People often feel unable to talk to those that are close to them for many reasons. Here are just a few examples: fear of being a burden to others or wanting to meet the expectations of others; fearing that this may change the way they see or feel about us. We may not want to be seen as vulnerable or we may fear being judged, criticised, or let down. Sometimes people can be dismissive of our feelings so we may not feel safe talking to them. We may also have concerns about confidentiality.
Talking to a trained Counsellor can alleviate some of these worries, allowing you the freedom to talk openly and honestly. To talk and then go home, leaving your discussion in the room with the therapist, can feel a safe way to take time out to explore what's going on, knowing nothing in your life will change until you want it to or feel ready for it. A trained Counsellor or Psychotherapist who belongs to a professional body is ethically bound to provide a professional, confidential service which is respectful and honest. A therapist will want to listen in order to understand, rather than to give advice. They will always work with your best interests and well-being in mind.
There are no laws in the UK regarding counselling and psychotherapy. In order to ensure that your Counsellor or Psychotherapist is properly trained and competent to practice, it is recommended that you check that they are a Registered Member of a professional body such as the BACP, NCS, or UKCP.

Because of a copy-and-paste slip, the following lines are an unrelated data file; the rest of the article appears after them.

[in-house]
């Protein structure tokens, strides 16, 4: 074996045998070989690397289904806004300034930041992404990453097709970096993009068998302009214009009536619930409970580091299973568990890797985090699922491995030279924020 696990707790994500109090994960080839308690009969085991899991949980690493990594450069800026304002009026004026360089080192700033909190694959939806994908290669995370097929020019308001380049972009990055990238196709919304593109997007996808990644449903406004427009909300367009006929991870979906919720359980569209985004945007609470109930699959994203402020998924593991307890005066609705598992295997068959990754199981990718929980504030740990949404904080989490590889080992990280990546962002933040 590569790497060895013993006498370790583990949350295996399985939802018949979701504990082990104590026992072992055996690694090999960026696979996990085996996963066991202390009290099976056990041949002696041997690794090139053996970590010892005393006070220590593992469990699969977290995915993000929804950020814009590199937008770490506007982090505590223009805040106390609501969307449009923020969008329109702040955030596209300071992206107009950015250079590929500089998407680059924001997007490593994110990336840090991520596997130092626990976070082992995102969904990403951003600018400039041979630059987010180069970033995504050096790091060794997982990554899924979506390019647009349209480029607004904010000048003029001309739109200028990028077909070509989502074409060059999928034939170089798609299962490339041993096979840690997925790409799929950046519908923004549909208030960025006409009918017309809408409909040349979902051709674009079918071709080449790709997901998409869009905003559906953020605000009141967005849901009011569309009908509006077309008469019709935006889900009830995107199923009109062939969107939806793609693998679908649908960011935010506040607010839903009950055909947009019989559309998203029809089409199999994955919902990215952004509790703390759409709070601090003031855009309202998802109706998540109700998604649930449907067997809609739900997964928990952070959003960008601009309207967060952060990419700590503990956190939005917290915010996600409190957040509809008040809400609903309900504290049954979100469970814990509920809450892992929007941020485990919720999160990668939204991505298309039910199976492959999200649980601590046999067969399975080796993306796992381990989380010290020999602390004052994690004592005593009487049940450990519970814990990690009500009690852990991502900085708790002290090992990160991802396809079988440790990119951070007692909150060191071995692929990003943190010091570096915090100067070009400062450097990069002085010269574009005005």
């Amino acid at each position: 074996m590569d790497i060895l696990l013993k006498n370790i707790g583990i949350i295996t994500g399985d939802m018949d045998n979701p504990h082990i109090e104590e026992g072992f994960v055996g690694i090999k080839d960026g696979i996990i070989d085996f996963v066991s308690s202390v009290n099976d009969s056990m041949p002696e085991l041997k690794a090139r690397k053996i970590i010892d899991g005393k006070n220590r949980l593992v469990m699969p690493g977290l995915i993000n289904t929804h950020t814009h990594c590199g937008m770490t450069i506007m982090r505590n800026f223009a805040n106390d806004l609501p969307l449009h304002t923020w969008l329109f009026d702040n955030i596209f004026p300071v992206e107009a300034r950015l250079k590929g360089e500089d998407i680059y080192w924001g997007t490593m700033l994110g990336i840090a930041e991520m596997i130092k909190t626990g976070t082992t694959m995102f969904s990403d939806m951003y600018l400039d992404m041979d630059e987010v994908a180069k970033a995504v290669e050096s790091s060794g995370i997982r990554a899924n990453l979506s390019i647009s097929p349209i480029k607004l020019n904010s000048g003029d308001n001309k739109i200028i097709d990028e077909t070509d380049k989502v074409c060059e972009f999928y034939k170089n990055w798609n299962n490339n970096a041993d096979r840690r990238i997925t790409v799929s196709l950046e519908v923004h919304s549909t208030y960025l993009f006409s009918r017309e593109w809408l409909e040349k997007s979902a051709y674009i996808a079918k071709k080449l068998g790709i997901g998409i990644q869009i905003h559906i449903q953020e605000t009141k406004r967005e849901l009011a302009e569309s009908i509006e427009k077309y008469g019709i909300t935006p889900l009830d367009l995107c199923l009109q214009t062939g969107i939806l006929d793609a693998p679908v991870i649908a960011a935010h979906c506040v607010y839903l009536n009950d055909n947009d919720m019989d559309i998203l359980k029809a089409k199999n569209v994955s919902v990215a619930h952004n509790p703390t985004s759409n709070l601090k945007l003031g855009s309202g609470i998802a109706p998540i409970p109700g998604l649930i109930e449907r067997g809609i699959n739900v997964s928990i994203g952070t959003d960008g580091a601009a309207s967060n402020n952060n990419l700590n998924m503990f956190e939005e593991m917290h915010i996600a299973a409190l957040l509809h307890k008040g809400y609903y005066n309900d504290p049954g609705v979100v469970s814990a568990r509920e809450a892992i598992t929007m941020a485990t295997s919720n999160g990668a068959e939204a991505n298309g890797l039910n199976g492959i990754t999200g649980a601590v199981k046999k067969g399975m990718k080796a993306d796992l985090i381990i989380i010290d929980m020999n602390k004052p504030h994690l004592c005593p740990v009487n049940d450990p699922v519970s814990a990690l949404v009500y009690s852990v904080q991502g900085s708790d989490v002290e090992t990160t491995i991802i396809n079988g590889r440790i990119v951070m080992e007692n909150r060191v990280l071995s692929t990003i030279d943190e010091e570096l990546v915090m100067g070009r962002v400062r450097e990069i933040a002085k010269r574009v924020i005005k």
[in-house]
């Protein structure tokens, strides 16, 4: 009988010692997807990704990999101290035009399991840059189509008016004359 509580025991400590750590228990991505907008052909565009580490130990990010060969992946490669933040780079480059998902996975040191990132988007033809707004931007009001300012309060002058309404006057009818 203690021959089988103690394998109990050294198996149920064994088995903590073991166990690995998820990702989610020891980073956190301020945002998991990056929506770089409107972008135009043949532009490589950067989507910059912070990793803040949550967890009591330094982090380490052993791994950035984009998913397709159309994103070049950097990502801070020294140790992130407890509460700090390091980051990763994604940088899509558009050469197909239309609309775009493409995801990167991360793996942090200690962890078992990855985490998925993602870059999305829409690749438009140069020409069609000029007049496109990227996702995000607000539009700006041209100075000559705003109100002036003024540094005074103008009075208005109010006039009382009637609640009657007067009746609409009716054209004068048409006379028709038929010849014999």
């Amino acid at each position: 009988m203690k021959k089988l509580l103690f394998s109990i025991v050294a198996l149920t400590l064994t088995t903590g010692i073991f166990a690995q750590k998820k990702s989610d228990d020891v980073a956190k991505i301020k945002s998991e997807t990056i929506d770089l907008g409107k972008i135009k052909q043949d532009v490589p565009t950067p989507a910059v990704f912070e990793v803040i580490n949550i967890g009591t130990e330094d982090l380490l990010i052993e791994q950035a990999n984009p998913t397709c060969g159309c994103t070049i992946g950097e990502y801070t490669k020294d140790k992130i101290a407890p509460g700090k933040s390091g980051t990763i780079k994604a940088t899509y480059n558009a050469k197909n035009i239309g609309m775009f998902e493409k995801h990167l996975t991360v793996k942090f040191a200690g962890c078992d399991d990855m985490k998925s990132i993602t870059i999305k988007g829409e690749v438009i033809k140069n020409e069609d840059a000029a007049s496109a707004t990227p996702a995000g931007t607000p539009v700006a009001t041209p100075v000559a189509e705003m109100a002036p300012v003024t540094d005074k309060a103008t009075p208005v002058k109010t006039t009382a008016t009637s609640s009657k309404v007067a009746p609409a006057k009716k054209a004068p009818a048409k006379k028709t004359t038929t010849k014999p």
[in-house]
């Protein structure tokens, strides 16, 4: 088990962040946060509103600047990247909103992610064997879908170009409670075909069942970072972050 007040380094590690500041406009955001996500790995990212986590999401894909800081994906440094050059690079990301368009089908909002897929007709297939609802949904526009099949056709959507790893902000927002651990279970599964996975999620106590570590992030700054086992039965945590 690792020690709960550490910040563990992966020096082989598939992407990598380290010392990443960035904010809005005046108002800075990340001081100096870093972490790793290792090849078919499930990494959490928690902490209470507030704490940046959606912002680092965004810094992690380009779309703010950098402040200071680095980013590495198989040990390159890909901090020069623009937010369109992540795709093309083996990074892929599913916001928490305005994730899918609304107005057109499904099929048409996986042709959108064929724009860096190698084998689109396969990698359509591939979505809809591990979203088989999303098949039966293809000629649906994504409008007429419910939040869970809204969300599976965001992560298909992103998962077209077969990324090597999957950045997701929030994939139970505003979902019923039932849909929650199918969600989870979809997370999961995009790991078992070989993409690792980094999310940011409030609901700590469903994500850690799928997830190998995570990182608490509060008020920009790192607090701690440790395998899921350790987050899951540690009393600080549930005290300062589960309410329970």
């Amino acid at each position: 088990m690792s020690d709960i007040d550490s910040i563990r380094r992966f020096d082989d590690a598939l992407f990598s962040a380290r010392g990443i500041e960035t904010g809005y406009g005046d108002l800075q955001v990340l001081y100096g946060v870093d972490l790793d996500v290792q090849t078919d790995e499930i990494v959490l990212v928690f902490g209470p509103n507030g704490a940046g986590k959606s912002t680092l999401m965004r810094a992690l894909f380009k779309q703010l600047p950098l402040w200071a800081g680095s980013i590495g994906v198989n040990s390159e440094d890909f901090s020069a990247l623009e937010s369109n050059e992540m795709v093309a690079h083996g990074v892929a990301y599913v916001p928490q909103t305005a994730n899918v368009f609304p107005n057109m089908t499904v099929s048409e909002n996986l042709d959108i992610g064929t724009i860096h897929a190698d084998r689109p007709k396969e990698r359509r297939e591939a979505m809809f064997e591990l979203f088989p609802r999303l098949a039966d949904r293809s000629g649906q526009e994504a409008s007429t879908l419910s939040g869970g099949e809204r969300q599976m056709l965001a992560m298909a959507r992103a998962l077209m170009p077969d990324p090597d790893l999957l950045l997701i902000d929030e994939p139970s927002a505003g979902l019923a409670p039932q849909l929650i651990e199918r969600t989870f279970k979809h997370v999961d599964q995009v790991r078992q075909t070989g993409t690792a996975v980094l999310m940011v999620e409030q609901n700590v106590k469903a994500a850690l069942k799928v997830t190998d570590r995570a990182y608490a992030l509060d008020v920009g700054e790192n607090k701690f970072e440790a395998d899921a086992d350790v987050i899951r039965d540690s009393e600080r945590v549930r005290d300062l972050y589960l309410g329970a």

No counsellor can say that counselling or psychotherapy will be successful for you. However, there is a lot of evidence out there suggesting that ‘talking therapies’ are beneficial for many people. Counselling offers a safe and confidential space to explore your experiences, thoughts, and feelings. Time with a trained counsellor or psychotherapist can offer the opportunity to make sense of what is going on for you, and this, in turn, can often help you to find a way forward and improve feelings of well-being. However, a Counsellor or Psychotherapist only works with what you bring to each session. In order for therapy to be effective and of benefit to you, you need to be open to the process, talk honestly about what is going on for you, and make a commitment to attend regularly.
Building a trusting relationship is fundamental in therapy, so it is a chance for both of us to meet to see if you feel comfortable enough to consider working together. Your first appointment with me is a chance for you to ask any questions and for me to find out what your goals and expectations are with regards to therapy, as well as provide you with information of a practical nature. At this point, we may discuss how many appointments you may require, depending on your goals, and how regularly we plan to meet. I will carry out a short assessment and start the process of getting to know you.
Some therapists work in organisational settings and may work from an office within a building. Other therapists may work privately and rent out rooms or work from home, like myself. The important thing is that wherever you meet the space feels comfortable, private, and guaranteed against any interruptions